How could I solve this?

I count on your help, thank you.

 

Prof. Dr. Marcelo R. Alves

 


Thomas Casten
 

Focus on your sugar mills efficiency.  I spent 40 years building combined heat and power plants, always seeking to profitably improve the efficiency of converting the energy in input fuel to useful thermal and electrical energy.  The cane sugar mills all burn bagasse to produce required thermal and electric energy for the mill, but have not had any reason to invest in more efficient conversion.  These mills have to get rid of the bagasse, so never improved their cycle post initial construction.  One plant I visited in Indonesia continued to use a 1908 steam-piston engine to turn an 8-meter diameter flywheel connected to the electric generator.

There are good investment opportunities to replace these ancient plants with modern plants that Tom Miles could design to process all of the bagasse, use higher steam pressures and backpressure turbines to produce the plant's requirements for thermal and electric energy, and convert the rest of the bagasse to biochar.  I do not have exact figures, but think that a modernized plant, which had also reduced the wasted thermal energy, could derive most of its energy from the pyrolyzed gases and convert a high percentage of the biomass carbon to fixed carbon in biochar.
The best part of this story is the incredible gain in sugar production over 5 years achieved by Isabel Lima with the USDA in a Louisiana test.  The sugar production in the 4th production year was 42% above the first-year production of the control field without biochar.  The farmers could probably have delayed the fallow year by 2 to 4 years, but the research plot was already scheduled for another trial.
Thomas R Casten
Cell: 630-915-9215
Work: 630-321-1095



On Wed, Apr 8, 2020 at 10:35 AM Marcelo Alves <marceloalves@...> wrote:

Dear colleagues
I would like to share with colleagues certain difficulties that we have faced.
I am from a region that has sandy and poor soils and at the same time generates a lot of waste (chicken manure, bio manure, cane bagasse, cotton cake, etc.) and I am convinced that biochar can bring many benefits to these soils. However, whenever I think about research and field experiments, the problem arises of how to produce enough biochar? We even managed to produce something in the laboratory using muffle furnaces, but on a field scale it is difficult.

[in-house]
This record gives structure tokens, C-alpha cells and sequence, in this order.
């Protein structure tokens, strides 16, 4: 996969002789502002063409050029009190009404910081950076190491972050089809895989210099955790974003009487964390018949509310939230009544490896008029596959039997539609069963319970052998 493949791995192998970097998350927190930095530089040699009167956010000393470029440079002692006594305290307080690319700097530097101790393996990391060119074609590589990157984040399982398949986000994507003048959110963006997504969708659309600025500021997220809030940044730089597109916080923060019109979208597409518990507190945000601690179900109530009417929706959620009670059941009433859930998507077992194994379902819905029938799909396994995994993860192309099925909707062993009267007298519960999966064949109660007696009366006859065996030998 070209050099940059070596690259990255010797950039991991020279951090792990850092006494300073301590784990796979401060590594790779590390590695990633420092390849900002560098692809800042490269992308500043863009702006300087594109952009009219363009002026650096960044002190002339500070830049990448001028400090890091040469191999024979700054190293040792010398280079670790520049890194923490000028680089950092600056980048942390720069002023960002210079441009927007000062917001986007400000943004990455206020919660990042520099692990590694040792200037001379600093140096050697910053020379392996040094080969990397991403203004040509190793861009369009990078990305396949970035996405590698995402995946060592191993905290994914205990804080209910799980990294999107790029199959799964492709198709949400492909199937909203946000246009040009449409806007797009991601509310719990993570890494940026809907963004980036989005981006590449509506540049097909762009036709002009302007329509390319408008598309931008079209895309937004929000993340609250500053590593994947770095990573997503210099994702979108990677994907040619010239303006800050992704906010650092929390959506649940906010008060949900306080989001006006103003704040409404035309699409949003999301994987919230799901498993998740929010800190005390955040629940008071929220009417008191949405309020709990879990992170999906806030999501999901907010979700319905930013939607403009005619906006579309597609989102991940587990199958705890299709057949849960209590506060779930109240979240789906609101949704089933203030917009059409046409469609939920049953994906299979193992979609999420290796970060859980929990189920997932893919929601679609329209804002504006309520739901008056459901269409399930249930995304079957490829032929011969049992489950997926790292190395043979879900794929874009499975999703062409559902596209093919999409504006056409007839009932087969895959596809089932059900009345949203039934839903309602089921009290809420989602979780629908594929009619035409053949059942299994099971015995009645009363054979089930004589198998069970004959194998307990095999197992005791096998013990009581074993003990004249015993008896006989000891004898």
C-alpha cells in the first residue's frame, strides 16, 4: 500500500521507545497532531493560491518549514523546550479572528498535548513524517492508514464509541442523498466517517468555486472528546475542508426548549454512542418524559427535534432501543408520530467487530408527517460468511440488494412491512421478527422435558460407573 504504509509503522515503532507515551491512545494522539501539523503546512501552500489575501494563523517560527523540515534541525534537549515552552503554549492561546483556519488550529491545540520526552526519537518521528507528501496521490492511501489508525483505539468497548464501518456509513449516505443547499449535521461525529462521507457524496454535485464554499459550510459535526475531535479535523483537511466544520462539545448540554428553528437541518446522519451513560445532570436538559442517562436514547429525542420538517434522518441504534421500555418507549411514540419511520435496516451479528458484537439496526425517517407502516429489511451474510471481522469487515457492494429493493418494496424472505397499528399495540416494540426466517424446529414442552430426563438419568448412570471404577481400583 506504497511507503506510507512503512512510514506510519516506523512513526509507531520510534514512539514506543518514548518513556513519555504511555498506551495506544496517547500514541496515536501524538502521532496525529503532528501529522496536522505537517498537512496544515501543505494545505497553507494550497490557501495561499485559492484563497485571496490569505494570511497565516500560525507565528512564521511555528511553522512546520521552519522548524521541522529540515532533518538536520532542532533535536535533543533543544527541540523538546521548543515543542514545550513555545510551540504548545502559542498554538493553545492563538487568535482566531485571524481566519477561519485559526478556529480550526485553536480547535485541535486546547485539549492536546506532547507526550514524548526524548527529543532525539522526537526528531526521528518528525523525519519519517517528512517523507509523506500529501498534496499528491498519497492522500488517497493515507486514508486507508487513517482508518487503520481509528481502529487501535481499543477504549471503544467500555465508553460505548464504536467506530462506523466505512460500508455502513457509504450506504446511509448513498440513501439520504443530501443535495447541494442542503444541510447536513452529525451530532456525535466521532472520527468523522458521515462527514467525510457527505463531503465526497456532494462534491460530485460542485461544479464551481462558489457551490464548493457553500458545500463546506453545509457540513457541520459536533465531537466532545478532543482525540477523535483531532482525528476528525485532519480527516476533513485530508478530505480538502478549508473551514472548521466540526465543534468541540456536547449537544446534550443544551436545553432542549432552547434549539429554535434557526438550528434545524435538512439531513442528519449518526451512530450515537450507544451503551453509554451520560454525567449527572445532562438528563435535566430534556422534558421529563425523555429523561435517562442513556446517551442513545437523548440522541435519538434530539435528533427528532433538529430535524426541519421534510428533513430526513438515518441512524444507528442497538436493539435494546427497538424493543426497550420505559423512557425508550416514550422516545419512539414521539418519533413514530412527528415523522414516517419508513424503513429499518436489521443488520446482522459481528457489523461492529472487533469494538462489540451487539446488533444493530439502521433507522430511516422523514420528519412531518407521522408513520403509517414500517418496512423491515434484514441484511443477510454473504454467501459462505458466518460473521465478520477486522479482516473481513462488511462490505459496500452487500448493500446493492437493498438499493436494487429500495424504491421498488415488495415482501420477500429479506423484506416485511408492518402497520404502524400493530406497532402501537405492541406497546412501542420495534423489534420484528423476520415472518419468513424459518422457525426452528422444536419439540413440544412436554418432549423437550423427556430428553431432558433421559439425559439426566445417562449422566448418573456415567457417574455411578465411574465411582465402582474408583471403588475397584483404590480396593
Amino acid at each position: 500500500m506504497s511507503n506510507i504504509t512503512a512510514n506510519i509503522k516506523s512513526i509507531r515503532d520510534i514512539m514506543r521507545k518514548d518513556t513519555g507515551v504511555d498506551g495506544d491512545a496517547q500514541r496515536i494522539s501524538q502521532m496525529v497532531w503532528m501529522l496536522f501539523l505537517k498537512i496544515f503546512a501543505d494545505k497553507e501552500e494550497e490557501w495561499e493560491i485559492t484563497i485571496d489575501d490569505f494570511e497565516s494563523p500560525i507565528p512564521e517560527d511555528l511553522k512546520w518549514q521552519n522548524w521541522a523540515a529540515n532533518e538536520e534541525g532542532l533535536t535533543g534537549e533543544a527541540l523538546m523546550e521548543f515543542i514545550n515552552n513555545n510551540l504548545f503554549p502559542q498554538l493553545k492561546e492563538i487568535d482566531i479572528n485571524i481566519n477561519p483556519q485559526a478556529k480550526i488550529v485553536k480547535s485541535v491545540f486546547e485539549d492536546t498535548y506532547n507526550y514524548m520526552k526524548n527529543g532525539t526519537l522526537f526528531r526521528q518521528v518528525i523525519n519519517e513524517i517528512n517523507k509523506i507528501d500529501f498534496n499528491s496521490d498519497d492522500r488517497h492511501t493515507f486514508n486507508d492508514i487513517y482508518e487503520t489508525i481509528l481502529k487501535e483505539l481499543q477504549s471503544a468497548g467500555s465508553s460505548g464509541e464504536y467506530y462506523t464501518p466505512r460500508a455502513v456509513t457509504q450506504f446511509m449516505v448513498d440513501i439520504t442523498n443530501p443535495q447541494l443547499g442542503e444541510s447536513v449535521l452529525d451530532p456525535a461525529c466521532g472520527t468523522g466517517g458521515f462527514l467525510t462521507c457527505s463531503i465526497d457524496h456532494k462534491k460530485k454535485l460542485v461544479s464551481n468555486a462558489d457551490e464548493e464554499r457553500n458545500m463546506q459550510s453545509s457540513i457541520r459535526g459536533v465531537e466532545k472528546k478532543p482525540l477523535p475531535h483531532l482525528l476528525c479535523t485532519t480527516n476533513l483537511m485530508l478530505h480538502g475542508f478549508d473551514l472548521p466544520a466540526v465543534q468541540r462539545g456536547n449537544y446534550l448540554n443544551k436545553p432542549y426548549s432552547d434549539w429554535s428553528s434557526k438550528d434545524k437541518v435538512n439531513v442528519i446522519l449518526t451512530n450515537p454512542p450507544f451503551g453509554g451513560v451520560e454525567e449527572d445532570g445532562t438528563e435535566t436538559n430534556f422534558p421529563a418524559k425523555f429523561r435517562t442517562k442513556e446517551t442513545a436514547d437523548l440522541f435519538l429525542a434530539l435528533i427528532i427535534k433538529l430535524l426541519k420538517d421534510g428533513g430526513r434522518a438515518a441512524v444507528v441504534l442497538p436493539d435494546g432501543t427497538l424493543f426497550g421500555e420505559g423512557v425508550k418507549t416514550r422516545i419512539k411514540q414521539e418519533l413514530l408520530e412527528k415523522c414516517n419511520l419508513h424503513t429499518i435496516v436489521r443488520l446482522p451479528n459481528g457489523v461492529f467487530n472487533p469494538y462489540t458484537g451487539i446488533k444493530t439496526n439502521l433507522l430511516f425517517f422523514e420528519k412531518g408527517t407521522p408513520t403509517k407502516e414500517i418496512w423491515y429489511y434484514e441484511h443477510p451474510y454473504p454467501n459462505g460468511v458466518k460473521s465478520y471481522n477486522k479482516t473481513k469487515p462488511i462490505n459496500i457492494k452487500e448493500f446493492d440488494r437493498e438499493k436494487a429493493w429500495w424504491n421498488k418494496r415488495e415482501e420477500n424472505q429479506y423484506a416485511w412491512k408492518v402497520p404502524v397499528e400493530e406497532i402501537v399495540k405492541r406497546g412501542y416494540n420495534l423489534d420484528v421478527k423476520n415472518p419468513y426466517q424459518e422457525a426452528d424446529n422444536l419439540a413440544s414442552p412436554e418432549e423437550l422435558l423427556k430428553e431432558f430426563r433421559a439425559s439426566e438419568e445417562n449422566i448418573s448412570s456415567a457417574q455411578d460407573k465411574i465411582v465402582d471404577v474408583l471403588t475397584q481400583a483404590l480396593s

How could I solve this?
I count on your help, thank you.

Prof. Dr. Marcelo R. Alves


--
Thomas R Casten
tr9casten@...
630-915-9215


cavm@...
 

Tom, we designed a stratified downdraft gasification system for Indonesia to supplement and replace between 50% and 90% of the diesel fuel going into the diesel generators now in use on the islands. While our systems were designed to use empty palm fruit bunches as fuel they can use bagasse just as well or better. 

The units paid for themselves in about 6 months on the fuel savings.

They can be programmed to produce biochar as a residual.

Neal Van Milligen
cavm@...


Stephen Joseph
 

Dear Neil

Do you have detailed information about the design that you can share please.  Also how long have they been running for and what issues did you find with the palm bunches.

Regards
Stephen

On Fri, Apr 10, 2020 at 1:23 PM cavm via groups.io <cavm=aol.com@groups.io> wrote:
Tom, we designed a stratified downdraft gasification system for Indonesia to supplement and replace between 50% and 90% of the diesel fuel going into the diesel generators now in use on the islands. While our systems were designed to use empty palm fruit bunches as fuel they can use bagasse just as well or better. 

The units paid for themselves in about 6 months on the fuel savings.

They can be programmed to produce biochar as a residual.

Neal Van Milligen